1881 Parris Lode claim staked near Juneau and by 1885 is Alaska’s most famous mine — the Treadwell. In 1881 John Treadwell, a promoter, obtained a claim from a prospector known as French Pete for a sum ranging from $5 to $400, depending upon one’s source of information. The claim was located on Douglas Island. A Geologist had said the site contained only low-grade ore. It was worthless to French Pete, who did not possess the capital to develop it. Treadwell recognized its potential and developed a very profitable enterprise. The year-round employment at the mine gave the town an economic base. Eventually, four mines were opened — the Treadwell, the 700, the Mexican, and the Ready Bullion — and five stamp mills.
1882 First Alaska salmon canneries are built in central Alaska. First commercial herring fishing begins at Killisnoo.

1884 First Alaska Organic Act
1884 Steamers begin bringing first tourists to Alaska. Congress passes First Organic Act; $15,000 appropriated to educate Alaska Native children.
1887 Congress creates the Indian Reservation of Metlakatla on Annette Island. Around 1887, Reverend William Duncan brought 1,000 Tsimshian followers from Metlakatla in British Columbia to Annette Island. On land obtained through a congressional grant he built a new Metlakatla, designed to make the Natives self-sufficient. They were taught trades such as carpentry, seamanship, and boat-building, built their own sawmills and a cannery, and engaged in other enterprises.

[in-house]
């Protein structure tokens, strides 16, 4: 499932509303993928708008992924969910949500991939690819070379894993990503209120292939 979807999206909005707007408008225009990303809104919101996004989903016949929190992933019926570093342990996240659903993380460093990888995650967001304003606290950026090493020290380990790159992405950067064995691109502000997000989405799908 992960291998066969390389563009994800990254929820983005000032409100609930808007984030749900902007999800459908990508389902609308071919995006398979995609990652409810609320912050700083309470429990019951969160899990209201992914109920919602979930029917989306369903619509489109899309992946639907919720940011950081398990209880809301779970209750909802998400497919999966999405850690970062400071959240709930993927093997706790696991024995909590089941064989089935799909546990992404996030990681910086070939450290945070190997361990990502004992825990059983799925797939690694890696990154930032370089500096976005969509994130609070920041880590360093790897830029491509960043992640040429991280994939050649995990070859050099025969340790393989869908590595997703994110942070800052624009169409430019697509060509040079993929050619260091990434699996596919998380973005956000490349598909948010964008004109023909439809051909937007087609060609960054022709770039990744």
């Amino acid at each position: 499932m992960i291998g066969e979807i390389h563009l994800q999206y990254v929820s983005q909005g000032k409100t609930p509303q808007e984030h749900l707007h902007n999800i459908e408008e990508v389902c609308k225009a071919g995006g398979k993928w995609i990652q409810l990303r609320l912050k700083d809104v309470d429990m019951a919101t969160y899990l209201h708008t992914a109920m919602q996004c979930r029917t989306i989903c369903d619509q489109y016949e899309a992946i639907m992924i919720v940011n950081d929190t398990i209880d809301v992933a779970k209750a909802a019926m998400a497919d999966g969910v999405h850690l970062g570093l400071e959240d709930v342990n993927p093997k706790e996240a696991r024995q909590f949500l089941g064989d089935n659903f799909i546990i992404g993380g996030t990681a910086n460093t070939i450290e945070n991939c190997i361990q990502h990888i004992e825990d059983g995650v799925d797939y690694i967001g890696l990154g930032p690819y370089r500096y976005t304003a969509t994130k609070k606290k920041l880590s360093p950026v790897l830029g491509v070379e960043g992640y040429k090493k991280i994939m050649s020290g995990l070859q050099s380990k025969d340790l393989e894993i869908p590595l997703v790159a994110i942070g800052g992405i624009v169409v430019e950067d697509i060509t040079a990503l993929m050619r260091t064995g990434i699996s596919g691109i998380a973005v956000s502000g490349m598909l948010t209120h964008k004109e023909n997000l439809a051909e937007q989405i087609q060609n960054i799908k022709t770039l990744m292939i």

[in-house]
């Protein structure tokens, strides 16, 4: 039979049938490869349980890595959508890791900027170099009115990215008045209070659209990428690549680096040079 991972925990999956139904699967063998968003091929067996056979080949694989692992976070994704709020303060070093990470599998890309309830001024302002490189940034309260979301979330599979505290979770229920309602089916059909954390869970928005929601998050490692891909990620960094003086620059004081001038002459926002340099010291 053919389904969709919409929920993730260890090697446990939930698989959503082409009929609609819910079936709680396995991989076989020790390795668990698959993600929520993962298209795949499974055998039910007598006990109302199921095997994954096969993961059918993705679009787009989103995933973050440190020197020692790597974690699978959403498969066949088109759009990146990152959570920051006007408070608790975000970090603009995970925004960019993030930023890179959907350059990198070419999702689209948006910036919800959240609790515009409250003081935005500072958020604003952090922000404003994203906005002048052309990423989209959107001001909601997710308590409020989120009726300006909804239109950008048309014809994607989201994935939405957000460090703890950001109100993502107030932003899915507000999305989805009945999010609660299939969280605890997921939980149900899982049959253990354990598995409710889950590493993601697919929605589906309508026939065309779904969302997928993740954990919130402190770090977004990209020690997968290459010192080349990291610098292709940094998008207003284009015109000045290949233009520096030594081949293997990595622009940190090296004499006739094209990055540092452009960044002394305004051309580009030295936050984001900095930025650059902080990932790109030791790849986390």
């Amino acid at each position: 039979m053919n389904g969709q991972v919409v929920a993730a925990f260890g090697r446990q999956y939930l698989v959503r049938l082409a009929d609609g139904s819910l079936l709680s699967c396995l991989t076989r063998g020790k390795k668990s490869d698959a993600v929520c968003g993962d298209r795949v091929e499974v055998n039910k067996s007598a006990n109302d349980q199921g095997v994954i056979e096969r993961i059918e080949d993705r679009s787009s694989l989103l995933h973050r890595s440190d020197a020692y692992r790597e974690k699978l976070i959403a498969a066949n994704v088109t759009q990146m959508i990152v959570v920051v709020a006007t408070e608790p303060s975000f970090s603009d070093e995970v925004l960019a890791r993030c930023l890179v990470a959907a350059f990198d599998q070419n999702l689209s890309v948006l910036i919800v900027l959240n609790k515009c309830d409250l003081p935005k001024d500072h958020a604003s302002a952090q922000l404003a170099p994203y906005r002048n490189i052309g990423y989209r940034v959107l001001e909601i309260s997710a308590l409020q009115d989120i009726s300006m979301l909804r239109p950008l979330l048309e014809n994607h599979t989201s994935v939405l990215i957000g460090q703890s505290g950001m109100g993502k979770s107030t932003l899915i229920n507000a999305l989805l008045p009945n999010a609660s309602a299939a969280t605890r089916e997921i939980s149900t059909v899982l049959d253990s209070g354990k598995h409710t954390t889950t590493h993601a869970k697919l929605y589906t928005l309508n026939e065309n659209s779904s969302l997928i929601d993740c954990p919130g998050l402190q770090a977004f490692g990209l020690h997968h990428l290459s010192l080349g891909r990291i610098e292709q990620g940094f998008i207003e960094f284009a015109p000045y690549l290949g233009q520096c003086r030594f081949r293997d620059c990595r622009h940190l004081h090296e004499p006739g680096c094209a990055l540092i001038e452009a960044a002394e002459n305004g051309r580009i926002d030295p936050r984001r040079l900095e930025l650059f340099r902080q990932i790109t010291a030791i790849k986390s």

1890 First oil claims are staked in Cook Inlet. Sheldon Jackson introduces reindeer into Alaska. Large corporate salmon canneries begin to appear.
1893 Gold is discovered on Birch Creek; Circle City is founded. 1896 Klondike Gold Rush begins. 1898 April 23 – Libby Partners make first major gold strike on Melsing and Ophir Creeks; Nome Gold Rush begins.

1900 First exploratory well is drilled in Cook Inlet. 20,000 gold miners on Nome beach. Capital moves from Sitka to Juneau. White Pass and Yukon Railroad is completed.
1902 First oil production in Alaska. Felix Pedro discovers gold near Fairbanks. President Theodore Roosevelt establishes the Tongass National Forest. Pedro and merchant Barnette played leading role in the establishment of Fairbanks. Barnette, who had been a trader for several years in Circle, came down the Tanana River in 1901. He anchored the ship that his chartered ship on the Chena River, a tributary of the Tanana, in August of 1901. Persuaded by Pedro of the area’s potential, he established his store there. A town grew up and named for the vice president of the United States at that time, Charles Fairbanks.
1903 Alaska-Canada border is settled.
1904 Washington Alaska Military Cable and Telegraph System (WAMCATS) begins to lay submarine cable between Seattle, Sitka, and Valdez linking Alaska to “Outside.”
1905 First message is telegraphed from Fairbanks to Valdez. 1906 Native Allotment Act passes; first opportunity for Natives to obtain land under restricted title.